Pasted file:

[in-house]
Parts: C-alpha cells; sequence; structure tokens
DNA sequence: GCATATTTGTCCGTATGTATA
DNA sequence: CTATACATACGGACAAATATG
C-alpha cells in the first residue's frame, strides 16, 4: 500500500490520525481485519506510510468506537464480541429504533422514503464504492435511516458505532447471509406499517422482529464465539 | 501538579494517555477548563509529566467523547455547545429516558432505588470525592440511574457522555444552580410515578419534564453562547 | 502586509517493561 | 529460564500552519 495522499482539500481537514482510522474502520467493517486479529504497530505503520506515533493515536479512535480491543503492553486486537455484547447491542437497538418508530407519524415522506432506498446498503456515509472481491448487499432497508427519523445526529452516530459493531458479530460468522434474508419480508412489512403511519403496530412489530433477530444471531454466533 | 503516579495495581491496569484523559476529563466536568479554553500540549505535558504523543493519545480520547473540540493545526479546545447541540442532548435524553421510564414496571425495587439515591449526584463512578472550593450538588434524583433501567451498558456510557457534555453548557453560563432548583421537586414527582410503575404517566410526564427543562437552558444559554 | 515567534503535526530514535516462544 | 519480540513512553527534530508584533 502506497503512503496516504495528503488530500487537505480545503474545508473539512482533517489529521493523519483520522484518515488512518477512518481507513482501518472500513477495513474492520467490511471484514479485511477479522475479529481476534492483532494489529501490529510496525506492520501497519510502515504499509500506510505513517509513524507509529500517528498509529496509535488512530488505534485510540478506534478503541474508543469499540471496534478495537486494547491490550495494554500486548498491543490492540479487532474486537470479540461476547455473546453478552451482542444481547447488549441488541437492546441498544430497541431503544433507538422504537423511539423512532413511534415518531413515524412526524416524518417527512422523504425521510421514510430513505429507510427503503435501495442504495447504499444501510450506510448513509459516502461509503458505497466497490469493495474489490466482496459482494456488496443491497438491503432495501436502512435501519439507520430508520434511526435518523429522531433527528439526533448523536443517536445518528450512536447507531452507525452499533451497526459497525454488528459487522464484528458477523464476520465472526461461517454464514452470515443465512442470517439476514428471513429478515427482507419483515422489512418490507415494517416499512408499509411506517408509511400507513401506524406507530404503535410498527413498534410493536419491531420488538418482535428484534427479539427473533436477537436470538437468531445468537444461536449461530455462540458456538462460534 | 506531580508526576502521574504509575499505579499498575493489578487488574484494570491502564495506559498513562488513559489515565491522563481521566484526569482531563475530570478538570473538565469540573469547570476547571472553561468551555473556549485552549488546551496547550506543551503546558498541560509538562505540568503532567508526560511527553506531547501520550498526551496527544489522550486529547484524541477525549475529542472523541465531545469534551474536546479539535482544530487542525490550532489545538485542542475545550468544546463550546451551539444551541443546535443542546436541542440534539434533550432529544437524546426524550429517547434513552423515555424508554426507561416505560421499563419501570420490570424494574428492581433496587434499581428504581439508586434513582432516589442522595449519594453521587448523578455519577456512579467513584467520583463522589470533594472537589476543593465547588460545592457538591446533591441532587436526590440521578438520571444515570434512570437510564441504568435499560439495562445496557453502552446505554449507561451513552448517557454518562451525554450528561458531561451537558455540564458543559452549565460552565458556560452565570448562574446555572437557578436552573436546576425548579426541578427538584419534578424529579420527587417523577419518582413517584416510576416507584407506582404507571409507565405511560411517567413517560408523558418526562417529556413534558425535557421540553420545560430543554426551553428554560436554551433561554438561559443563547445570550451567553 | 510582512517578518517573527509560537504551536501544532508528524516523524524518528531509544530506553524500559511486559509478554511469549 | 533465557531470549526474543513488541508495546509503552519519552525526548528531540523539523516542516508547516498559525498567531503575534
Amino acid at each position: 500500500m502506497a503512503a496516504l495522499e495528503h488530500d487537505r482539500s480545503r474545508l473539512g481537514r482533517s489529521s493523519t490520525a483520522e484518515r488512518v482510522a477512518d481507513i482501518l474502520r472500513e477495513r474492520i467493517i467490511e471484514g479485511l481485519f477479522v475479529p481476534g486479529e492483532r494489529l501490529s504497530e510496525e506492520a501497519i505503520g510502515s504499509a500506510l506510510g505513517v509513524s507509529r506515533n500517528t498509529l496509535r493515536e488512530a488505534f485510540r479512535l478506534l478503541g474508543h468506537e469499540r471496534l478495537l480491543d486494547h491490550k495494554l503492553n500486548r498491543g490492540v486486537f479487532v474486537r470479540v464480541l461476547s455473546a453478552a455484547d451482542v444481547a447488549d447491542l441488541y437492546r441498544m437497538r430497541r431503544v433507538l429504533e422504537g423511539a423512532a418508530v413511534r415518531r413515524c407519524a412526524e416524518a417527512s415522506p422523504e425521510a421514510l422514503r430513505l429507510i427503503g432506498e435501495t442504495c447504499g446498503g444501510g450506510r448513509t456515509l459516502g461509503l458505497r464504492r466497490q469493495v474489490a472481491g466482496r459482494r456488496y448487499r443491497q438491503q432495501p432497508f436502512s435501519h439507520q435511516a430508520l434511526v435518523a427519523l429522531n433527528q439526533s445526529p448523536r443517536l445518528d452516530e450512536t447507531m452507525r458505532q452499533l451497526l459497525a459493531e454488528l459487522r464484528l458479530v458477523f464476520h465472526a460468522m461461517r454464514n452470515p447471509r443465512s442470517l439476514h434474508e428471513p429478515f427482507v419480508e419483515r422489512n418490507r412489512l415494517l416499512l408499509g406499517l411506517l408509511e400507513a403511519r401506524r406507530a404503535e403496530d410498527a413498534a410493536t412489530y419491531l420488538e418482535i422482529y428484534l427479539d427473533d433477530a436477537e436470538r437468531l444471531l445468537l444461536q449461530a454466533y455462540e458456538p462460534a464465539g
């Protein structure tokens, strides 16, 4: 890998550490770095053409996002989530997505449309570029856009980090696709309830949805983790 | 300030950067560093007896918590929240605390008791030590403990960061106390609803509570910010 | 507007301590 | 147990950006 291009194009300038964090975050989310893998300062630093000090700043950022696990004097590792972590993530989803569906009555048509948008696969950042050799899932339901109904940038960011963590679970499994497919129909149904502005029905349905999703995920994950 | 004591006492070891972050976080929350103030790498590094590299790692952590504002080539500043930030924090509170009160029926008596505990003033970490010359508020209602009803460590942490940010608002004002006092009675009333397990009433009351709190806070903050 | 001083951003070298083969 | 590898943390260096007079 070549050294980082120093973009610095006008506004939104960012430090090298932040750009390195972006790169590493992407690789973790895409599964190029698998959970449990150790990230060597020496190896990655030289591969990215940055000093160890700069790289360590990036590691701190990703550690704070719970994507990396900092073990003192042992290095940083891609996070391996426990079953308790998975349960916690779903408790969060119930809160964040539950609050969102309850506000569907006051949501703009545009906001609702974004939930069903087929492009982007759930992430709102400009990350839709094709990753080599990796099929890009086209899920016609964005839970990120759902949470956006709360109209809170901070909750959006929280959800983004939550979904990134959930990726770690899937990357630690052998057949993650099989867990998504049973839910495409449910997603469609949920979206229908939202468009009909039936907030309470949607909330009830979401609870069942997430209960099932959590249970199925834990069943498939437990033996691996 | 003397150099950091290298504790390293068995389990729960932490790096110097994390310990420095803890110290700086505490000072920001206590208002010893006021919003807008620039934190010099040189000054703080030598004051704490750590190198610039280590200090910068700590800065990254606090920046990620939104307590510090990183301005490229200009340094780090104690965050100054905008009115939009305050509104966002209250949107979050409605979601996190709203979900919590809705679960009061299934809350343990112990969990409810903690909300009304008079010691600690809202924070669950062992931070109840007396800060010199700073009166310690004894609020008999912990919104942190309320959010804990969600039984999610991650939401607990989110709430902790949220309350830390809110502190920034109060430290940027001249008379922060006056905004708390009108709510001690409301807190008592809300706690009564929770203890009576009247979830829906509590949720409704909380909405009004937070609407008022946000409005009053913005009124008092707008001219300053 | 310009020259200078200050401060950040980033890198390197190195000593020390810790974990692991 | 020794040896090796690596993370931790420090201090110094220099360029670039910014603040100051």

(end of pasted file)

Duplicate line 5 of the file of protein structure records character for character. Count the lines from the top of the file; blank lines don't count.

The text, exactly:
C-alpha cells in the first residue's frame, strides 16, 4: 500500500490520525481485519506510510468506537464480541429504533422514503464504492435511516458505532447471509406499517422482529464465539 | 501538579494517555477548563509529566467523547455547545429516558432505588470525592440511574457522555444552580410515578419534564453562547 | 502586509517493561 | 529460564500552519 495522499482539500481537514482510522474502520467493517486479529504497530505503520506515533493515536479512535480491543503492553486486537455484547447491542437497538418508530407519524415522506432506498446498503456515509472481491448487499432497508427519523445526529452516530459493531458479530460468522434474508419480508412489512403511519403496530412489530433477530444471531454466533 | 503516579495495581491496569484523559476529563466536568479554553500540549505535558504523543493519545480520547473540540493545526479546545447541540442532548435524553421510564414496571425495587439515591449526584463512578472550593450538588434524583433501567451498558456510557457534555453548557453560563432548583421537586414527582410503575404517566410526564427543562437552558444559554 | 515567534503535526530514535516462544 | 519480540513512553527534530508584533 502506497503512503496516504495528503488530500487537505480545503474545508473539512482533517489529521493523519483520522484518515488512518477512518481507513482501518472500513477495513474492520467490511471484514479485511477479522475479529481476534492483532494489529501490529510496525506492520501497519510502515504499509500506510505513517509513524507509529500517528498509529496509535488512530488505534485510540478506534478503541474508543469499540471496534478495537486494547491490550495494554500486548498491543490492540479487532474486537470479540461476547455473546453478552451482542444481547447488549441488541437492546441498544430497541431503544433507538422504537423511539423512532413511534415518531413515524412526524416524518417527512422523504425521510421514510430513505429507510427503503435501495442504495447504499444501510450506510448513509459516502461509503458505497466497490469493495474489490466482496459482494456488496443491497438491503432495501436502512435501519439507520430508520434511526435518523429522531433527528439526533448523536443517536445518528450512536447507531452507525452499533451497526459497525454488528459487522464484528458477523464476520465472526461461517454464514452470515443465512442470517439476514428471513429478515427482507419483515422489512418490507415494517416499512408499509411506517408509511400507513401506524406507530404503535410498527413498534410493536419491531420488538418482535428484534427479539427473533436477537436470538437468531445468537444461536449461530455462540458456538462460534 | 506531580508526576502521574504509575499505579499498575493489578487488574484494570491502564495506559498513562488513559489515565491522563481521566484526569482531563475530570478538570473538565469540573469547570476547571472553561468551555473556549485552549488546551496547550506543551503546558498541560509538562505540568503532567508526560511527553506531547501520550498526551496527544489522550486529547484524541477525549475529542472523541465531545469534551474536546479539535482544530487542525490550532489545538485542542475545550468544546463550546451551539444551541443546535443542546436541542440534539434533550432529544437524546426524550429517547434513552423515555424508554426507561416505560421499563419501570420490570424494574428492581433496587434499581428504581439508586434513582432516589442522595449519594453521587448523578455519577456512579467513584467520583463522589470533594472537589476543593465547588460545592457538591446533591441532587436526590440521578438520571444515570434512570437510564441504568435499560439495562445496557453502552446505554449507561451513552448517557454518562451525554450528561458531561451537558455540564458543559452549565460552565458556560452565570448562574446555572437557578436552573436546576425548579426541578427538584419534578424529579420527587417523577419518582413517584416510576416507584407506582404507571409507565405511560411517567413517560408523558418526562417529556413534558425535557421540553420545560430543554426551553428554560436554551433561554438561559443563547445570550451567553 | 510582512517578518517573527509560537504551536501544532508528524516523524524518528531509544530506553524500559511486559509478554511469549 | 533465557531470549526474543513488541508495546509503552519519552525526548528531540523539523516542516508547516498559525498567531503575534